"Omar Gooding, my son and Cuba's brother, just signed on to play the lead role in John Singleton's next movie," the 56-year-old singer and actor boasted. "Cuba, as you know, has a lead in Men of Honor, which will hit theaters Friday. But what you don't know is that the movie was originally called Navy Diver." And the Gooding boys may have to make room for their big sister.
"My daughter, April, is now a model and actress," Gooding said, almost in awe. "And she is doing things . . . well, I don't remember what's she doing right now. But be on the lookout."
He says that his 33-year-old daughter was reluctant to enter showbiz despite the family's successful track record on stage, TV, the movie screen, and the pop charts.
"You know, she once condemned the entertainment industry because of the decadence her mother told her I had participated in. I don't know where she got that from," he said with a facetious laugh.
In the early '70s, Gooding earned gold records and appeared frequently on Soul Train as the lead singer of the Main Ingredient. The former teenage "doo-wop singer on the corner" in Harlem sang background for the Main Ingredient before replacing lead Donald McPherson, who died of leukemia in 1971. It's Gooding's elastic tenor that is featured on the group's 1972 signature smash, "Everybody Plays the Fool." The vocal trio toured constantly through the United States and Europe as the record ascended the charts, and he says he was rarely at home with his wife, Shirley, and their growing family.
The couple divorced in 1979 after eight years of marriage.
"My wife and I divorced because it was a case of children raising children," he said. "I wanted to be Frank Sinatra. I didn't want to raise any babies."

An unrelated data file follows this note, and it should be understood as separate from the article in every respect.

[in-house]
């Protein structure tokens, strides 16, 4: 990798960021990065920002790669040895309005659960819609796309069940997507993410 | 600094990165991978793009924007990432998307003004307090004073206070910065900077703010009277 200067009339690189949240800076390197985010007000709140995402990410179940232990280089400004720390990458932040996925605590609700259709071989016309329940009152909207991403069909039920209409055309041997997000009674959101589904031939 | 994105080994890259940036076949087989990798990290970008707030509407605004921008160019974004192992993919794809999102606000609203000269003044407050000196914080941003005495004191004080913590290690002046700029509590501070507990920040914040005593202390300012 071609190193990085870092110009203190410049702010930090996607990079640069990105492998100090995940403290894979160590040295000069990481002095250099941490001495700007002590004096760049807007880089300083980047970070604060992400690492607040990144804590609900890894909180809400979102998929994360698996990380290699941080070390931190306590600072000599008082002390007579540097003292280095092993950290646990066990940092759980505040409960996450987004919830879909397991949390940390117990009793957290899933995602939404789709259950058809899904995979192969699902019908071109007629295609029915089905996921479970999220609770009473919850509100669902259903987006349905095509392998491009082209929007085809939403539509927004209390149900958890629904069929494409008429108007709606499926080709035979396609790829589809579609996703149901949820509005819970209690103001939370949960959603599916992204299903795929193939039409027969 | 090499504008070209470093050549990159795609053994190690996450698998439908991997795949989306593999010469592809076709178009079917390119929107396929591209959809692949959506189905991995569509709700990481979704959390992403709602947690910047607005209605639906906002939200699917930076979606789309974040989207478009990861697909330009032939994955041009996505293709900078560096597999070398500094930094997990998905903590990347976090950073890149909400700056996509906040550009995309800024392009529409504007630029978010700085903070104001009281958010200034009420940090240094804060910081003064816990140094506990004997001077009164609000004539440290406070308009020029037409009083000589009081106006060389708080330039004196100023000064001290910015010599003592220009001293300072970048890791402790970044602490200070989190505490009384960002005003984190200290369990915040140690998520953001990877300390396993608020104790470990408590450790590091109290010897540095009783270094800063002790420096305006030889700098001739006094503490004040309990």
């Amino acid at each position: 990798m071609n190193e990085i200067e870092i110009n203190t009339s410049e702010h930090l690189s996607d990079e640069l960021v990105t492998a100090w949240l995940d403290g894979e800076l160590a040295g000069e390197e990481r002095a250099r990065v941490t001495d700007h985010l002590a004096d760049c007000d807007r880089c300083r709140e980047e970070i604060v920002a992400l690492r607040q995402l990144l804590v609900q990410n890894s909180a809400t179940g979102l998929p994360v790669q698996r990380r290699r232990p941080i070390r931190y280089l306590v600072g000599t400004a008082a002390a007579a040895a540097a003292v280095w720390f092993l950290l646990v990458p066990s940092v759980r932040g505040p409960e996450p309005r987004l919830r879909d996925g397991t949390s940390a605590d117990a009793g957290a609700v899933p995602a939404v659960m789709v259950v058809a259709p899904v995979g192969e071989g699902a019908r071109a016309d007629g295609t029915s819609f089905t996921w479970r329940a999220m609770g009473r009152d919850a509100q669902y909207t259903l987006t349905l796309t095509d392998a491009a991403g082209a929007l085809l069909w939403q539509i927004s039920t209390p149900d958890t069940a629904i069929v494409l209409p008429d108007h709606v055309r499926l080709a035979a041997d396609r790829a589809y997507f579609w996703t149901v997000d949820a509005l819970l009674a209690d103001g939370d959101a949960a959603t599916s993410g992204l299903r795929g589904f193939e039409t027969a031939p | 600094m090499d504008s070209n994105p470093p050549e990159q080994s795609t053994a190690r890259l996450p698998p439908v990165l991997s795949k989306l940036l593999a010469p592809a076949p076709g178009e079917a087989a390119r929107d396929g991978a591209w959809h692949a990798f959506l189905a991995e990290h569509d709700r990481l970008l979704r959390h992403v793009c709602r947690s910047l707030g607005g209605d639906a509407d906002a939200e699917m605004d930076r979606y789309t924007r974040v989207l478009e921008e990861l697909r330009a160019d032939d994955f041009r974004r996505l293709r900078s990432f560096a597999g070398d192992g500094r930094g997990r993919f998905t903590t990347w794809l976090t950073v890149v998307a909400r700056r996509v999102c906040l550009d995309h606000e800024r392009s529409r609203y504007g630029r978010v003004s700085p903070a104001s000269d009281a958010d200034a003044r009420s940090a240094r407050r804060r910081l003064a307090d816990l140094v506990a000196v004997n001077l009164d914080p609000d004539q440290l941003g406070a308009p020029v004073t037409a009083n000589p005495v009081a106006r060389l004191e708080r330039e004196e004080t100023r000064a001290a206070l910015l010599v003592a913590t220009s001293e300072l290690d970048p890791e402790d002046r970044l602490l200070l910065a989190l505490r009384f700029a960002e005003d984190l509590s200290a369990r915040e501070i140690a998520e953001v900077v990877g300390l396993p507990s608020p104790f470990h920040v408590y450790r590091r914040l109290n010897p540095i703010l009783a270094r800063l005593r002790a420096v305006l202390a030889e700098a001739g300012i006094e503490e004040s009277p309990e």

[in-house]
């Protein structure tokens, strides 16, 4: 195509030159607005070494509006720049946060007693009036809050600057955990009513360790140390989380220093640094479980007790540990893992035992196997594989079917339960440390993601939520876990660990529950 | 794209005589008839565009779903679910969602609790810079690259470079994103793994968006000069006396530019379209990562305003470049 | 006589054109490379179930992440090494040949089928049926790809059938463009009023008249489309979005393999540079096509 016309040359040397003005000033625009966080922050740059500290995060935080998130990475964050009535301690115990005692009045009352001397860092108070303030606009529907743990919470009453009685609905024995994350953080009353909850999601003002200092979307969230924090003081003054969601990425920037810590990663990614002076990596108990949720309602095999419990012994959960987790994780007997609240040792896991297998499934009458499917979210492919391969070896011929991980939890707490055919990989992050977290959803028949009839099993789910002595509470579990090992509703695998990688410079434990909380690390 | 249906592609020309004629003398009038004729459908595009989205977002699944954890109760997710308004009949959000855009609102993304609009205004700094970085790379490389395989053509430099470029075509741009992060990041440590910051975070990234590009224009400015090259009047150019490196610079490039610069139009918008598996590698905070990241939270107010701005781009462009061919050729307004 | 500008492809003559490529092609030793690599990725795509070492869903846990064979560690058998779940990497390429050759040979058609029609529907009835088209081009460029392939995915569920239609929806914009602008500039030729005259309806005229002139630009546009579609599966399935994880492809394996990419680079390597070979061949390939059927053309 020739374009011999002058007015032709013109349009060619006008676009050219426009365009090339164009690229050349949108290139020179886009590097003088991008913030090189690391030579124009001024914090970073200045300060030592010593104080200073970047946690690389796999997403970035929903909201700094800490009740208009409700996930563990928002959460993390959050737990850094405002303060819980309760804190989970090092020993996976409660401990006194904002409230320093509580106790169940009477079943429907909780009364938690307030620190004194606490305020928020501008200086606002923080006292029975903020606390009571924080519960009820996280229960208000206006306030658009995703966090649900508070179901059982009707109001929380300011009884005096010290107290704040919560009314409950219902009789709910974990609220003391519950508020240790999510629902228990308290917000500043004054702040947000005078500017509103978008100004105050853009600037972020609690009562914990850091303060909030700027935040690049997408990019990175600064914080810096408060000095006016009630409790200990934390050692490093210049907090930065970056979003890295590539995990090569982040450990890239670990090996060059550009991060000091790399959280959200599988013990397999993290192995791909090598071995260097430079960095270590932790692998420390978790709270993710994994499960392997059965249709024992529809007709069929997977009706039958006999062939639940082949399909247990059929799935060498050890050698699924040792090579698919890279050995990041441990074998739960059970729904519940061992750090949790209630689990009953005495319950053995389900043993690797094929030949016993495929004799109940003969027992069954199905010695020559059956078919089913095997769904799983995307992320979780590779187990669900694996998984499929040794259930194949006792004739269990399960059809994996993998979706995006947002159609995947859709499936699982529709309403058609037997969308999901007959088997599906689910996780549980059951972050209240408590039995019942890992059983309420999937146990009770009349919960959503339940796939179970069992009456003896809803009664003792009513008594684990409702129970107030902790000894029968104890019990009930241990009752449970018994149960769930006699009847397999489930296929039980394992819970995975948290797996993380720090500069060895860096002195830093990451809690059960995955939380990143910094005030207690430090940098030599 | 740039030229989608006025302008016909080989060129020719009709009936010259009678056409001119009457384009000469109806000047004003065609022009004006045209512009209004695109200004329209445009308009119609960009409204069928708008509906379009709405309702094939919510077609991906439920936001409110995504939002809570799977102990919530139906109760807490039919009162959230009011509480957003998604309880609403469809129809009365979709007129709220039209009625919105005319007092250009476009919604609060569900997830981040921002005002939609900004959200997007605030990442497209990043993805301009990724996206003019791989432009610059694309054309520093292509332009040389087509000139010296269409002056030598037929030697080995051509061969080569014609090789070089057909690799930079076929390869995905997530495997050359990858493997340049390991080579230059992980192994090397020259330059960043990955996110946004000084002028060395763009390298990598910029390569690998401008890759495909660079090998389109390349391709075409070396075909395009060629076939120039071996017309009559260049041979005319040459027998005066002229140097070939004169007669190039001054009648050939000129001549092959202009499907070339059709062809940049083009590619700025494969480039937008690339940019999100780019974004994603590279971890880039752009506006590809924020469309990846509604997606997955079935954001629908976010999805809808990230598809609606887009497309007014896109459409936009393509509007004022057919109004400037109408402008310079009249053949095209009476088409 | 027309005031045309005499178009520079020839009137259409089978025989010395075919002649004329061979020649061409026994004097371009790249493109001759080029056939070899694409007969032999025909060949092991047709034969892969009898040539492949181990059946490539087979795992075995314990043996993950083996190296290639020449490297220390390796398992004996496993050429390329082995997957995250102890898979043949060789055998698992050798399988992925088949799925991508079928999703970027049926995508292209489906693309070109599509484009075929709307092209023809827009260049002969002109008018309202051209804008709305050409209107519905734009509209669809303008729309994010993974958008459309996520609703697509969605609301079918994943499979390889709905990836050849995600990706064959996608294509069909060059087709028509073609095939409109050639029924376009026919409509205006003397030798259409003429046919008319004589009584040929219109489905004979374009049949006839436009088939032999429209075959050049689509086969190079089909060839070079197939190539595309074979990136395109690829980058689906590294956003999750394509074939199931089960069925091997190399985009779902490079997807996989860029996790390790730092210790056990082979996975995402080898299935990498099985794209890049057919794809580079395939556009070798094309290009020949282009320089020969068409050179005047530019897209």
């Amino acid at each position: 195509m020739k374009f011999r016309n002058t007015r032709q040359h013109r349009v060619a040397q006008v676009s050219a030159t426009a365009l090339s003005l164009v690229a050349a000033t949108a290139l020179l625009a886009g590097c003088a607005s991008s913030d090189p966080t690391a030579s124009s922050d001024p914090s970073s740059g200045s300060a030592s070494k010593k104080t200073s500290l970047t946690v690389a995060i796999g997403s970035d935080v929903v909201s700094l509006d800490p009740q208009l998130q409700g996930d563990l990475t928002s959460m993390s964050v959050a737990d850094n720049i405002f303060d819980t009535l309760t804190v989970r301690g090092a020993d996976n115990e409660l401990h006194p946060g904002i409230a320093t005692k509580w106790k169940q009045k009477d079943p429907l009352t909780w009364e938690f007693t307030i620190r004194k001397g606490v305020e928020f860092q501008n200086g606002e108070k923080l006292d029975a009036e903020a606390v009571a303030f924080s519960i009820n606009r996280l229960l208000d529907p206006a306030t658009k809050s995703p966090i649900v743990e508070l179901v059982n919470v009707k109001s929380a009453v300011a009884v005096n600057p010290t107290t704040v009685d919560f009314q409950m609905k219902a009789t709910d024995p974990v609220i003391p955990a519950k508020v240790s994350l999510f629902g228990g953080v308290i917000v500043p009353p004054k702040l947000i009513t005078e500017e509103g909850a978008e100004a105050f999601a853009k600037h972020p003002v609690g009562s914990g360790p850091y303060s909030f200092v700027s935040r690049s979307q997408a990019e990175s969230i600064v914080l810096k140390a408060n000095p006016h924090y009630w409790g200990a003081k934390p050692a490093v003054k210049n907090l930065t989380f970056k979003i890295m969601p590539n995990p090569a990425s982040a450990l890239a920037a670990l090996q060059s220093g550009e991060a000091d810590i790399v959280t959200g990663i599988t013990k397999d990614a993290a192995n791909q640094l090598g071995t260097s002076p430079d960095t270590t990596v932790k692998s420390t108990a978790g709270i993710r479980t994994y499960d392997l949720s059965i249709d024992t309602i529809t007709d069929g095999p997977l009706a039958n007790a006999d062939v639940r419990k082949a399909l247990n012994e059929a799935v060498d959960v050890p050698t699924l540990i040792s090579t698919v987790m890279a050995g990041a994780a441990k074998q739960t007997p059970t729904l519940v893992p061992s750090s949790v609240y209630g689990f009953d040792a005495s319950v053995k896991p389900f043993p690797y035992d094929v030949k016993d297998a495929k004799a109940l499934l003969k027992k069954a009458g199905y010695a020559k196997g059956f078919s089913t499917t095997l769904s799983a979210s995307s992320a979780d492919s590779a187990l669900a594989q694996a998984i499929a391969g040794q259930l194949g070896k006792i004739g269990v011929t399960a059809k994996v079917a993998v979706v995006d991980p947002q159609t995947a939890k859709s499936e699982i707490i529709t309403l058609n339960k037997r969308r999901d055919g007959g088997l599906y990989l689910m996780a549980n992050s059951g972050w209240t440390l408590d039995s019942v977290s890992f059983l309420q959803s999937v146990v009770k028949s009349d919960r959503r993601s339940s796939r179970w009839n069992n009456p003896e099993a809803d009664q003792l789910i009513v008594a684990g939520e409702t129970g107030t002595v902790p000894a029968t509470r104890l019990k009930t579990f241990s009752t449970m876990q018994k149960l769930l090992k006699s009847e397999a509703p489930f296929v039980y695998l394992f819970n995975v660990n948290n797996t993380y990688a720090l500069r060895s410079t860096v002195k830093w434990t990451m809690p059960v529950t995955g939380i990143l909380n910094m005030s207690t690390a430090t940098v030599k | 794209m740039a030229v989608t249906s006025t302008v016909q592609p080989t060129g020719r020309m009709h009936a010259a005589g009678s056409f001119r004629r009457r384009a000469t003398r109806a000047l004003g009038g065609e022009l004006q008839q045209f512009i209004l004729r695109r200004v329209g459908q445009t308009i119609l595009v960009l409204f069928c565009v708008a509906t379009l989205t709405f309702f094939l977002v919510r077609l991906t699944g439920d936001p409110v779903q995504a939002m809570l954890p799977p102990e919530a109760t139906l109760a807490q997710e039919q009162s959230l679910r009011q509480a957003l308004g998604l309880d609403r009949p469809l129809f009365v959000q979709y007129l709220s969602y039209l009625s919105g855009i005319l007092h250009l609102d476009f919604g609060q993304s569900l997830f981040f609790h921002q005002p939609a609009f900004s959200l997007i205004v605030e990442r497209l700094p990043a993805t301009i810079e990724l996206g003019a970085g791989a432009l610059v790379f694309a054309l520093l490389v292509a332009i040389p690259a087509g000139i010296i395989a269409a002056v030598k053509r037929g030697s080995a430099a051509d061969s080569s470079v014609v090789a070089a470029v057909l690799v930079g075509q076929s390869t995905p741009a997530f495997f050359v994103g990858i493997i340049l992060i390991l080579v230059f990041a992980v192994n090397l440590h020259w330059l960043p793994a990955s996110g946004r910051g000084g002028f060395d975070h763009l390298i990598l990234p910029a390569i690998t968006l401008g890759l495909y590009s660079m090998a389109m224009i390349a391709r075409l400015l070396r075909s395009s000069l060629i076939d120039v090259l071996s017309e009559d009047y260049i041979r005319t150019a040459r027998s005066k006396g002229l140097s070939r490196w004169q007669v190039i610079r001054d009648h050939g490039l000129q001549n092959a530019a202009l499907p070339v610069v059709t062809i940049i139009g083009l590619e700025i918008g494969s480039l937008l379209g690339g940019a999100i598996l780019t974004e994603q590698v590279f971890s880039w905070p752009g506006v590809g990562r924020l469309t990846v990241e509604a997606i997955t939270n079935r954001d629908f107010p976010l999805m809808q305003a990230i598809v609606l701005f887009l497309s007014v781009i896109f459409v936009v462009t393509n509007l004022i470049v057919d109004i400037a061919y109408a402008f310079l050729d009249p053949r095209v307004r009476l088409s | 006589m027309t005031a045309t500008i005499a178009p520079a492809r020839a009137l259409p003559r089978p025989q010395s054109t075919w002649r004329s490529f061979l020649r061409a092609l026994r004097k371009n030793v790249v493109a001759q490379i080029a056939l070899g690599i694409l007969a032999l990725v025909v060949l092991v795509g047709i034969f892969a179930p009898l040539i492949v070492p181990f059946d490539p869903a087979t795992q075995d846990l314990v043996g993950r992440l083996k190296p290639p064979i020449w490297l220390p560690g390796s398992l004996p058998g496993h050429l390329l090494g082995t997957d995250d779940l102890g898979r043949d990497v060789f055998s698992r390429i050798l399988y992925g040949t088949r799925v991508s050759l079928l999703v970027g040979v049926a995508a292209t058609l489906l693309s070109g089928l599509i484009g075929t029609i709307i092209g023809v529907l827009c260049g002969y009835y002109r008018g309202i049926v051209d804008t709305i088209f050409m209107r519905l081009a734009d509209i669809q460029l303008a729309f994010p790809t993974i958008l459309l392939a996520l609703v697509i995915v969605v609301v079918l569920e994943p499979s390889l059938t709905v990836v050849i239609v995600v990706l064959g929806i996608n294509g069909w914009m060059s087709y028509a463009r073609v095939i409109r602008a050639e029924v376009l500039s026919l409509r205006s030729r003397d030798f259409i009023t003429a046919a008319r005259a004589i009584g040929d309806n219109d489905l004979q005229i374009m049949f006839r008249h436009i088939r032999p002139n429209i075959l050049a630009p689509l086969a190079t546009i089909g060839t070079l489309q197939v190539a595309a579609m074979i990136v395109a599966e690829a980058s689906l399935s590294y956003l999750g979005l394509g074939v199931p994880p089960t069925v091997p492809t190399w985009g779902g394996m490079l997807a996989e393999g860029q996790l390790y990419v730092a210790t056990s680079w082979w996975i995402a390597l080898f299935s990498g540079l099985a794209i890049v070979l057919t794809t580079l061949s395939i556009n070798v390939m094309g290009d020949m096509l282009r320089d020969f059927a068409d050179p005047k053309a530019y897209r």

After a second marriage crashed and burned, Gooding and his first wife tied the knot again two years before their 32-year-old son screamed and bounced down the aisle at the Academy Awards ceremony three years ago when he won the best supporting actor Oscar for his role as the football star who shouted, "Show me the money!".
"I have just a little dirt for you," Gooding confided with a wink. "I have an older son whom I met for the first time 19 years ago. Thomas is 37, and he's my tour manager and bandleader when I'm on the road with the Main Ingredient."
The group hasn't had a hit record in nearly 20 years, but Gooding says that audiences still appreciate good lyrics and melodies.
"I hear myself on the radio more today than I did in 1973," the Harlem native who now lives in Southern California said. "But I don't get a royalty check. You talk about pimping and prostitution. That's the record business."
Looking like an older, diamond-pinkie-ring-wearing version of Cuba Jr., Gooding says he isn't bitter about his misfortunes in the recording business. But he wants to make sure that younger entertainers don't make the same professional mistakes.
"I'm taking responsibility for the generation that came after me," he said. His generation "dropped the ball" when it came to monitoring business affairs, he said. "We were too busy chasing white women or fighting racism or going to Europe or getting high - too busy to make sure that the generation after us had the type of role models we had, like Sammy Davis Jr. and Ella Fitzgerald."
Although he was mostly absent during his children's formative years, Gooding said he likes to think that he passed on something positive: "Cuba is with his family and raising his family because I was busy hustling and didn't do the same for him. And he thanked me for the example - positive or negative."
The veteran entertainer has finished an unpublished memoir, aptly titled Everybody Plays the Fool. He is also developing resortlike properties in Barbados, his father's birthplace.
Gooding had to start preparing himself for the stage in less than 10 minutes, but before he excused himself, he wanted to make it clear that his connection with his children is solid.
"Listen, regardless of how many drugs I may have taken," he said, " or how many women I may have [been involved with] or how many divorces I may have had, the end result is only the sixth black person to win an Academy Award. How about that?"
Rashod D. Ollison's e-mail address is email@example.com